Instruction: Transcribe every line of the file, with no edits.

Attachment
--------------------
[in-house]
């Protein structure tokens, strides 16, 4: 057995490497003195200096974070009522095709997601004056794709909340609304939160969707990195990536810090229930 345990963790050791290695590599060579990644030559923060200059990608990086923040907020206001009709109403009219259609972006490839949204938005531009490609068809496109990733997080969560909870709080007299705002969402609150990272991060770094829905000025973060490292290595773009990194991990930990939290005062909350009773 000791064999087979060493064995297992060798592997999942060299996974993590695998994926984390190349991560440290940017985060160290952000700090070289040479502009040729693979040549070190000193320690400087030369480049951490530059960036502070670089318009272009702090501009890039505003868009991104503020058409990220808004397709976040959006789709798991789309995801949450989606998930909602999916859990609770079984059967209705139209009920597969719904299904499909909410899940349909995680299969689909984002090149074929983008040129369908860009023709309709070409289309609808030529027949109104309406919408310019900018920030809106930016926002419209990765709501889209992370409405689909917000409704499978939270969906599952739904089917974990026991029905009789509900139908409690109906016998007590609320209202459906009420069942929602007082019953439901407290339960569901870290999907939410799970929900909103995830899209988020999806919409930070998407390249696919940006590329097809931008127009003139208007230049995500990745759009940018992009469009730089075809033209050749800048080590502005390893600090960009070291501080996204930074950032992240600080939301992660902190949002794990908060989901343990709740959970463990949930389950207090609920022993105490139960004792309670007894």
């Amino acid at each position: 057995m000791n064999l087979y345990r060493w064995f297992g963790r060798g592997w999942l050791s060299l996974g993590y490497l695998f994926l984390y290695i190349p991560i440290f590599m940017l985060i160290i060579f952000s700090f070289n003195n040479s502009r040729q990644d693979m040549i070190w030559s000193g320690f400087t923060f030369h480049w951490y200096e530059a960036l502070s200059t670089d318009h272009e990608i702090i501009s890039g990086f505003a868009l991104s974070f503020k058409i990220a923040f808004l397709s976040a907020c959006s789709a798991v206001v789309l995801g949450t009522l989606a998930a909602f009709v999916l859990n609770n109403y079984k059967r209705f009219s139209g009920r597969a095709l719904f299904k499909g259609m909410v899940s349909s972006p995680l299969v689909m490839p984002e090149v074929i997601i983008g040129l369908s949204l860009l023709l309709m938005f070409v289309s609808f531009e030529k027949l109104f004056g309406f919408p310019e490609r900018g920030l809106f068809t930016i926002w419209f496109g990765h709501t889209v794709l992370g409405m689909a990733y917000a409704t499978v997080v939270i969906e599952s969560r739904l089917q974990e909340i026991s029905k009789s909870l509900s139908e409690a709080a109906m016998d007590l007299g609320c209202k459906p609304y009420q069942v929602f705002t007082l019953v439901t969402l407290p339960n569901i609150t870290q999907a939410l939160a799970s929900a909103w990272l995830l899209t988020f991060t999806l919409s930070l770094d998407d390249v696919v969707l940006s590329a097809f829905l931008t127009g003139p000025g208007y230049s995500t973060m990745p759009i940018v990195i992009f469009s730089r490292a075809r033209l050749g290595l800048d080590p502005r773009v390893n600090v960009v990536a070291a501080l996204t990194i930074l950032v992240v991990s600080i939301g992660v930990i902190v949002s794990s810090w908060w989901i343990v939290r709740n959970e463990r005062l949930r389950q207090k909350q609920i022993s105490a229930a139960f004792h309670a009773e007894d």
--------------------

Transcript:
[in-house]
């Protein structure tokens, strides 16, 4: 057995490497003195200096974070009522095709997601004056794709909340609304939160969707990195990536810090229930 345990963790050791290695590599060579990644030559923060200059990608990086923040907020206001009709109403009219259609972006490839949204938005531009490609068809496109990733997080969560909870709080007299705002969402609150990272991060770094829905000025973060490292290595773009990194991990930990939290005062909350009773 000791064999087979060493064995297992060798592997999942060299996974993590695998994926984390190349991560440290940017985060160290952000700090070289040479502009040729693979040549070190000193320690400087030369480049951490530059960036502070670089318009272009702090501009890039505003868009991104503020058409990220808004397709976040959006789709798991789309995801949450989606998930909602999916859990609770079984059967209705139209009920597969719904299904499909909410899940349909995680299969689909984002090149074929983008040129369908860009023709309709070409289309609808030529027949109104309406919408310019900018920030809106930016926002419209990765709501889209992370409405689909917000409704499978939270969906599952739904089917974990026991029905009789509900139908409690109906016998007590609320209202459906009420069942929602007082019953439901407290339960569901870290999907939410799970929900909103995830899209988020999806919409930070998407390249696919940006590329097809931008127009003139208007230049995500990745759009940018992009469009730089075809033209050749800048080590502005390893600090960009070291501080996204930074950032992240600080939301992660902190949002794990908060989901343990709740959970463990949930389950207090609920022993105490139960004792309670007894």
């Amino acid at each position: 057995m000791n064999l087979y345990r060493w064995f297992g963790r060798g592997w999942l050791s060299l996974g993590y490497l695998f994926l984390y290695i190349p991560i440290f590599m940017l985060i160290i060579f952000s700090f070289n003195n040479s502009r040729q990644d693979m040549i070190w030559s000193g320690f400087t923060f030369h480049w951490y200096e530059a960036l502070s200059t670089d318009h272009e990608i702090i501009s890039g990086f505003a868009l991104s974070f503020k058409i990220a923040f808004l397709s976040a907020c959006s789709a798991v206001v789309l995801g949450t009522l989606a998930a909602f009709v999916l859990n609770n109403y079984k059967r209705f009219s139209g009920r597969a095709l719904f299904k499909g259609m909410v899940s349909s972006p995680l299969v689909m490839p984002e090149v074929i997601i983008g040129l369908s949204l860009l023709l309709m938005f070409v289309s609808f531009e030529k027949l109104f004056g309406f919408p310019e490609r900018g920030l809106f068809t930016i926002w419209f496109g990765h709501t889209v794709l992370g409405m689909a990733y917000a409704t499978v997080v939270i969906e599952s969560r739904l089917q974990e909340i026991s029905k009789s909870l509900s139908e409690a709080a109906m016998d007590l007299g609320c209202k459906p609304y009420q069942v929602f705002t007082l019953v439901t969402l407290p339960n569901i609150t870290q999907a939410l939160a799970s929900a909103w990272l995830l899209t988020f991060t999806l919409s930070l770094d998407d390249v696919v969707l940006s590329a097809f829905l931008t127009g003139p000025g208007y230049s995500t973060m990745p759009i940018v990195i992009f469009s730089r490292a075809r033209l050749g290595l800048d080590p502005r773009v390893n600090v960009v990536a070291a501080l996204t990194i930074l950032v992240v991990s600080i939301g992660v930990i902190v949002s794990s810090w908060w989901i343990v939290r709740n959970e463990r005062l949930r389950q207090k909350q609920i022993s105490a229930a139960f004792h309670a009773e007894d």